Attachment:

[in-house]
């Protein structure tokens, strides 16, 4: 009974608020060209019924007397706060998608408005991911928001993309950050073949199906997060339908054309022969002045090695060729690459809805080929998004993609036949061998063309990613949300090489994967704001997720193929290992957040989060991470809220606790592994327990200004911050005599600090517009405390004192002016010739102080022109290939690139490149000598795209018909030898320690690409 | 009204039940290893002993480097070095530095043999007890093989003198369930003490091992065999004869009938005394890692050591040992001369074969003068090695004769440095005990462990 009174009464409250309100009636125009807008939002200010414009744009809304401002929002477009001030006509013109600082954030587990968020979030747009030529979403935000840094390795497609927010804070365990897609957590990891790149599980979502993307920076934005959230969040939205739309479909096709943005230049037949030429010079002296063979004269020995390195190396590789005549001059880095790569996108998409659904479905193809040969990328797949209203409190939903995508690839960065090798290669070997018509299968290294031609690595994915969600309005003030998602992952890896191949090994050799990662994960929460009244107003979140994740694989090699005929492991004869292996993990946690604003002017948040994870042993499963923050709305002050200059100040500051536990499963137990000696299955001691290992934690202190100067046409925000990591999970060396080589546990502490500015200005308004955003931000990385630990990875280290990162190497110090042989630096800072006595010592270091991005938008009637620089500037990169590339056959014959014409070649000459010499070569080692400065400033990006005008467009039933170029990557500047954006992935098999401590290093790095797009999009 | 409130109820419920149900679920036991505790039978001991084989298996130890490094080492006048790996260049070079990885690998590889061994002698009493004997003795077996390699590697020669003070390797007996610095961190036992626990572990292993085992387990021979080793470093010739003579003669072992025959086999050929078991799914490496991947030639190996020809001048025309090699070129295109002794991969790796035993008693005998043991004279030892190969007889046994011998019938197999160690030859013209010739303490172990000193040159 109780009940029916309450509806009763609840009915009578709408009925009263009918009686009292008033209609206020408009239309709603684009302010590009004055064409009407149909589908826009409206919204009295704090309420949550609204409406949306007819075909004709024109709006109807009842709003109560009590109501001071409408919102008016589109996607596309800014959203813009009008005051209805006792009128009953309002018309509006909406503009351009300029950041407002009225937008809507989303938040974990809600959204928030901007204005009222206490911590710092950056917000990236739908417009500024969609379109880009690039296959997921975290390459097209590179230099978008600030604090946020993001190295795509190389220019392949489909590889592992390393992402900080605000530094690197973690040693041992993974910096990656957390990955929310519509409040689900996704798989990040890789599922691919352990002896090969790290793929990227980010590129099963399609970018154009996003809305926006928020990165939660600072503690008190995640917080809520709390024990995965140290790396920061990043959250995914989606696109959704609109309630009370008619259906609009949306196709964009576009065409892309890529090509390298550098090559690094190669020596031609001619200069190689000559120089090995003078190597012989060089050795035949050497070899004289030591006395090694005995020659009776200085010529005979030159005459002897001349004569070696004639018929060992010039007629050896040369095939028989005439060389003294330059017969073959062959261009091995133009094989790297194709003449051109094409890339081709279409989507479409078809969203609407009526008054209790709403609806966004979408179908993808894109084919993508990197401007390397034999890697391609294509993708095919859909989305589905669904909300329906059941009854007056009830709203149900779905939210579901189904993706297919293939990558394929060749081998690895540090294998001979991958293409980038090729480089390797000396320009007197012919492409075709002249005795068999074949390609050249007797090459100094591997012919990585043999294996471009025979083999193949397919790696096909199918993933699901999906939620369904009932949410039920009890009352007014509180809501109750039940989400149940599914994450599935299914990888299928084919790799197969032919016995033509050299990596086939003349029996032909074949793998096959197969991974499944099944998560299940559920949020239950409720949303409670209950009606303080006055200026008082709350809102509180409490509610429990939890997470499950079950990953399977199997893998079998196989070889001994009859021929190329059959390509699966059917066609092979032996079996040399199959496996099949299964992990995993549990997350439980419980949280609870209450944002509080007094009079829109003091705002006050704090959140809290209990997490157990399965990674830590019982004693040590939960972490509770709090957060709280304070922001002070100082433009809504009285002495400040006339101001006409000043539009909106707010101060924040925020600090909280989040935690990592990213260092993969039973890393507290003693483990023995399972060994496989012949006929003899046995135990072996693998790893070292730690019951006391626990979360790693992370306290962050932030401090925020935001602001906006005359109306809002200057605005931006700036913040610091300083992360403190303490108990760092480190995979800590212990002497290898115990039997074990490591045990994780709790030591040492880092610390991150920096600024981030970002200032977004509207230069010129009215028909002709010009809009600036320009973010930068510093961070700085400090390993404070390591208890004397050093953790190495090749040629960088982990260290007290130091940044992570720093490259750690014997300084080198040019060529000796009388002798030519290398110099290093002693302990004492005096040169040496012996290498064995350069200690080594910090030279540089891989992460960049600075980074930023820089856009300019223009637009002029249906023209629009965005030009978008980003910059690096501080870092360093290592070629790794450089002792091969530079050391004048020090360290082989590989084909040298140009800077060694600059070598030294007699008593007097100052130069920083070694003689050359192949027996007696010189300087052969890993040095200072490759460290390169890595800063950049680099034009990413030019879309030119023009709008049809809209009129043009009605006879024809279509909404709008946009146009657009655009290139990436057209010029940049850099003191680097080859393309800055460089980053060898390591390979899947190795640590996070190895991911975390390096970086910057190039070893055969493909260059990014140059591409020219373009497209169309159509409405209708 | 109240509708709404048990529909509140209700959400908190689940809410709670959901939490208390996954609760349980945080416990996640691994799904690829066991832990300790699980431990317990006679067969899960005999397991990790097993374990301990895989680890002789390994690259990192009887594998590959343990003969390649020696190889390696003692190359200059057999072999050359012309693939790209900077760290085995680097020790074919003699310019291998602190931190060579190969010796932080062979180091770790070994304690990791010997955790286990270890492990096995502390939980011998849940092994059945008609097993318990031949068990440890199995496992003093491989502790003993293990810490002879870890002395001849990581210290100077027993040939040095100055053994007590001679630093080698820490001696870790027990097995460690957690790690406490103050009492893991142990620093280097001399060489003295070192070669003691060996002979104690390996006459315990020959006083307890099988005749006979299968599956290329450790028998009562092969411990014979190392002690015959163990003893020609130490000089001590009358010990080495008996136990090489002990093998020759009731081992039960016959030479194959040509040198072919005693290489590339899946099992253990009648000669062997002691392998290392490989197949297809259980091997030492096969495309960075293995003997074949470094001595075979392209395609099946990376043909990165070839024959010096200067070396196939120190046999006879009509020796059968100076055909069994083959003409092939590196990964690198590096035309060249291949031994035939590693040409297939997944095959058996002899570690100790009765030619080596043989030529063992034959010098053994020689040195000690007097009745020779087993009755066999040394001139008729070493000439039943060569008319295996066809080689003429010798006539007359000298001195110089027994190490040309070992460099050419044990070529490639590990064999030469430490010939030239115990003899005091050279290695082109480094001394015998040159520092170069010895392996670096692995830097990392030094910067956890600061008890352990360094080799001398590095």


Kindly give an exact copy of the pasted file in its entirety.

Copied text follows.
[in-house]
């Protein structure tokens, strides 16, 4: 009974608020060209019924007397706060998608408005991911928001993309950050073949199906997060339908054309022969002045090695060729690459809805080929998004993609036949061998063309990613949300090489994967704001997720193929290992957040989060991470809220606790592994327990200004911050005599600090517009405390004192002016010739102080022109290939690139490149000598795209018909030898320690690409 | 009204039940290893002993480097070095530095043999007890093989003198369930003490091992065999004869009938005394890692050591040992001369074969003068090695004769440095005990462990 009174009464409250309100009636125009807008939002200010414009744009809304401002929002477009001030006509013109600082954030587990968020979030747009030529979403935000840094390795497609927010804070365990897609957590990891790149599980979502993307920076934005959230969040939205739309479909096709943005230049037949030429010079002296063979004269020995390195190396590789005549001059880095790569996108998409659904479905193809040969990328797949209203409190939903995508690839960065090798290669070997018509299968290294031609690595994915969600309005003030998602992952890896191949090994050799990662994960929460009244107003979140994740694989090699005929492991004869292996993990946690604003002017948040994870042993499963923050709305002050200059100040500051536990499963137990000696299955001691290992934690202190100067046409925000990591999970060396080589546990502490500015200005308004955003931000990385630990990875280290990162190497110090042989630096800072006595010592270091991005938008009637620089500037990169590339056959014959014409070649000459010499070569080692400065400033990006005008467009039933170029990557500047954006992935098999401590290093790095797009999009 | 409130109820419920149900679920036991505790039978001991084989298996130890490094080492006048790996260049070079990885690998590889061994002698009493004997003795077996390699590697020669003070390797007996610095961190036992626990572990292993085992387990021979080793470093010739003579003669072992025959086999050929078991799914490496991947030639190996020809001048025309090699070129295109002794991969790796035993008693005998043991004279030892190969007889046994011998019938197999160690030859013209010739303490172990000193040159 109780009940029916309450509806009763609840009915009578709408009925009263009918009686009292008033209609206020408009239309709603684009302010590009004055064409009407149909589908826009409206919204009295704090309420949550609204409406949306007819075909004709024109709006109807009842709003109560009590109501001071409408919102008016589109996607596309800014959203813009009008005051209805006792009128009953309002018309509006909406503009351009300029950041407002009225937008809507989303938040974990809600959204928030901007204005009222206490911590710092950056917000990236739908417009500024969609379109880009690039296959997921975290390459097209590179230099978008600030604090946020993001190295795509190389220019392949489909590889592992390393992402900080605000530094690197973690040693041992993974910096990656957390990955929310519509409040689900996704798989990040890789599922691919352990002896090969790290793929990227980010590129099963399609970018154009996003809305926006928020990165939660600072503690008190995640917080809520709390024990995965140290790396920061990043959250995914989606696109959704609109309630009370008619259906609009949306196709964009576009065409892309890529090509390298550098090559690094190669020596031609001619200069190689000559120089090995003078190597012989060089050795035949050497070899004289030591006395090694005995020659009776200085010529005979030159005459002897001349004569070696004639018929060992010039007629050896040369095939028989005439060389003294330059017969073959062959261009091995133009094989790297194709003449051109094409890339081709279409989507479409078809969203609407009526008054209790709403609806966004979408179908993808894109084919993508990197401007390397034999890697391609294509993708095919859909989305589905669904909300329906059941009854007056009830709203149900779905939210579901189904993706297919293939990558394929060749081998690895540090294998001979991958293409980038090729480089390797000396320009007197012919492409075709002249005795068999074949390609050249007797090459100094591997012919990585043999294996471009025979083999193949397919790696096909199918993933699901999906939620369904009932949410039920009890009352007014509180809501109750039940989400149940599914994450599935299914990888299928084919790799197969032919016995033509050299990596086939003349029996032909074949793998096959197969991974499944099944998560299940559920949020239950409720949303409670209950009606303080006055200026008082709350809102509180409490509610429990939890997470499950079950990953399977199997893998079998196989070889001994009859021929190329059959390509699966059917066609092979032996079996040399199959496996099949299964992990995993549990997350439980419980949280609870209450944002509080007094009079829109003091705002006050704090959140809290209990997490157990399965990674830590019982004693040590939960972490509770709090957060709280304070922001002070100082433009809504009285002495400040006339101001006409000043539009909106707010101060924040925020600090909280989040935690990592990213260092993969039973890393507290003693483990023995399972060994496989012949006929003899046995135990072996693998790893070292730690019951006391626990979360790693992370306290962050932030401090925020935001602001906006005359109306809002200057605005931006700036913040610091300083992360403190303490108990760092480190995979800590212990002497290898115990039997074990490591045990994780709790030591040492880092610390991150920096600024981030970002200032977004509207230069010129009215028909002709010009809009600036320009973010930068510093961070700085400090390993404070390591208890004397050093953790190495090749040629960088982990260290007290130091940044992570720093490259750690014997300084080198040019060529000796009388002798030519290398110099290093002693302990004492005096040169040496012996290498064995350069200690080594910090030279540089891989992460960049600075980074930023820089856009300019223009637009002029249906023209629009965005030009978008980003910059690096501080870092360093290592070629790794450089002792091969530079050391004048020090360290082989590989084909040298140009800077060694600059070598030294007699008593007097100052130069920083070694003689050359192949027996007696010189300087052969890993040095200072490759460290390169890595800063950049680099034009990413030019879309030119023009709008049809809209009129043009009605006879024809279509909404709008946009146009657009655009290139990436057209010029940049850099003191680097080859393309800055460089980053060898390591390979899947190795640590996070190895991911975390390096970086910057190039070893055969493909260059990014140059591409020219373009497209169309159509409405209708 | 109240509708709404048990529909509140209700959400908190689940809410709670959901939490208390996954609760349980945080416990996640691994799904690829066991832990300790699980431990317990006679067969899960005999397991990790097993374990301990895989680890002789390994690259990192009887594998590959343990003969390649020696190889390696003692190359200059057999072999050359012309693939790209900077760290085995680097020790074919003699310019291998602190931190060579190969010796932080062979180091770790070994304690990791010997955790286990270890492990096995502390939980011998849940092994059945008609097993318990031949068990440890199995496992003093491989502790003993293990810490002879870890002395001849990581210290100077027993040939040095100055053994007590001679630093080698820490001696870790027990097995460690957690790690406490103050009492893991142990620093280097001399060489003295070192070669003691060996002979104690390996006459315990020959006083307890099988005749006979299968599956290329450790028998009562092969411990014979190392002690015959163990003893020609130490000089001590009358010990080495008996136990090489002990093998020759009731081992039960016959030479194959040509040198072919005693290489590339899946099992253990009648000669062997002691392998290392490989197949297809259980091997030492096969495309960075293995003997074949470094001595075979392209395609099946990376043909990165070839024959010096200067070396196939120190046999006879009509020796059968100076055909069994083959003409092939590196990964690198590096035309060249291949031994035939590693040409297939997944095959058996002899570690100790009765030619080596043989030529063992034959010098053994020689040195000690007097009745020779087993009755066999040394001139008729070493000439039943060569008319295996066809080689003429010798006539007359000298001195110089027994190490040309070992460099050419044990070529490639590990064999030469430490010939030239115990003899005091050279290695082109480094001394015998040159520092170069010895392996670096692995830097990392030094910067956890600061008890352990360094080799001398590095």